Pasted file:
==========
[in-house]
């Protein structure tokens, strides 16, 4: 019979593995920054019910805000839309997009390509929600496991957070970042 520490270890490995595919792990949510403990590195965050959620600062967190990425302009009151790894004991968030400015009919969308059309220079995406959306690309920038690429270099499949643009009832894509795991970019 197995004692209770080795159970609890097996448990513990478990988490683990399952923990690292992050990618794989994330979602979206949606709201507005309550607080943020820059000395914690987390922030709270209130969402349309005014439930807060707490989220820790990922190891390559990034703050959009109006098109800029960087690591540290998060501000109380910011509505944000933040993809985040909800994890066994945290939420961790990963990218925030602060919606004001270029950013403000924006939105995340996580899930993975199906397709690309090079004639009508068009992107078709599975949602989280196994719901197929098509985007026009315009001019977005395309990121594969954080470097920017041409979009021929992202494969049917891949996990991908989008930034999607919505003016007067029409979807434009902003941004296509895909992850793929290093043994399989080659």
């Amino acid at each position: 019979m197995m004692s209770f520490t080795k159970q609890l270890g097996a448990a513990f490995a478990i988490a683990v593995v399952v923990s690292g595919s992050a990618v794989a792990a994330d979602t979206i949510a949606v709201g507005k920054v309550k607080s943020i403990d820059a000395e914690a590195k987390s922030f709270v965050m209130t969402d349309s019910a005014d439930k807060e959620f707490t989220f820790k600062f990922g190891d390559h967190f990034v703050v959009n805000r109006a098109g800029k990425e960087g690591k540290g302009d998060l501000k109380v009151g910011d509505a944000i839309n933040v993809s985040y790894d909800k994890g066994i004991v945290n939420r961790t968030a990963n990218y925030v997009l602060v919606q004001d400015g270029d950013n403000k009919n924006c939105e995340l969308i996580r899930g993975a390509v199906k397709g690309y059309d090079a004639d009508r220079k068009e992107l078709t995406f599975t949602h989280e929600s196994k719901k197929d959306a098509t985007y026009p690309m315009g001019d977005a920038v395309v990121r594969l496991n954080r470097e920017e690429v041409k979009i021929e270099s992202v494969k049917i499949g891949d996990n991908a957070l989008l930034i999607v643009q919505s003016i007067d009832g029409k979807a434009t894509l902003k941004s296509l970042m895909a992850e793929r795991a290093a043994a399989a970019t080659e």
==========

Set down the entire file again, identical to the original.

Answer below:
[in-house]
């Protein structure tokens, strides 16, 4: 019979593995920054019910805000839309997009390509929600496991957070970042 520490270890490995595919792990949510403990590195965050959620600062967190990425302009009151790894004991968030400015009919969308059309220079995406959306690309920038690429270099499949643009009832894509795991970019 197995004692209770080795159970609890097996448990513990478990988490683990399952923990690292992050990618794989994330979602979206949606709201507005309550607080943020820059000395914690987390922030709270209130969402349309005014439930807060707490989220820790990922190891390559990034703050959009109006098109800029960087690591540290998060501000109380910011509505944000933040993809985040909800994890066994945290939420961790990963990218925030602060919606004001270029950013403000924006939105995340996580899930993975199906397709690309090079004639009508068009992107078709599975949602989280196994719901197929098509985007026009315009001019977005395309990121594969954080470097920017041409979009021929992202494969049917891949996990991908989008930034999607919505003016007067029409979807434009902003941004296509895909992850793929290093043994399989080659």
């Amino acid at each position: 019979m197995m004692s209770f520490t080795k159970q609890l270890g097996a448990a513990f490995a478990i988490a683990v593995v399952v923990s690292g595919s992050a990618v794989a792990a994330d979602t979206i949510a949606v709201g507005k920054v309550k607080s943020i403990d820059a000395e914690a590195k987390s922030f709270v965050m209130t969402d349309s019910a005014d439930k807060e959620f707490t989220f820790k600062f990922g190891d390559h967190f990034v703050v959009n805000r109006a098109g800029k990425e960087g690591k540290g302009d998060l501000k109380v009151g910011d509505a944000i839309n933040v993809s985040y790894d909800k994890g066994i004991v945290n939420r961790t968030a990963n990218y925030v997009l602060v919606q004001d400015g270029d950013n403000k009919n924006c939105e995340l969308i996580r899930g993975a390509v199906k397709g690309y059309d090079a004639d009508r220079k068009e992107l078709t995406f599975t949602h989280e929600s196994k719901k197929d959306a098509t985007y026009p690309m315009g001019d977005a920038v395309v990121r594969l496991n954080r470097e920017e690429v041409k979009i021929e270099s992202v494969k049917i499949g891949d996990n991908a957070l989008l930034i999607v643009q919505s003016i007067d009832g029409k979807a434009t894509l902003k941004s296509l970042m895909a992850e793929r795991a290093a043994a399989a970019t080659e």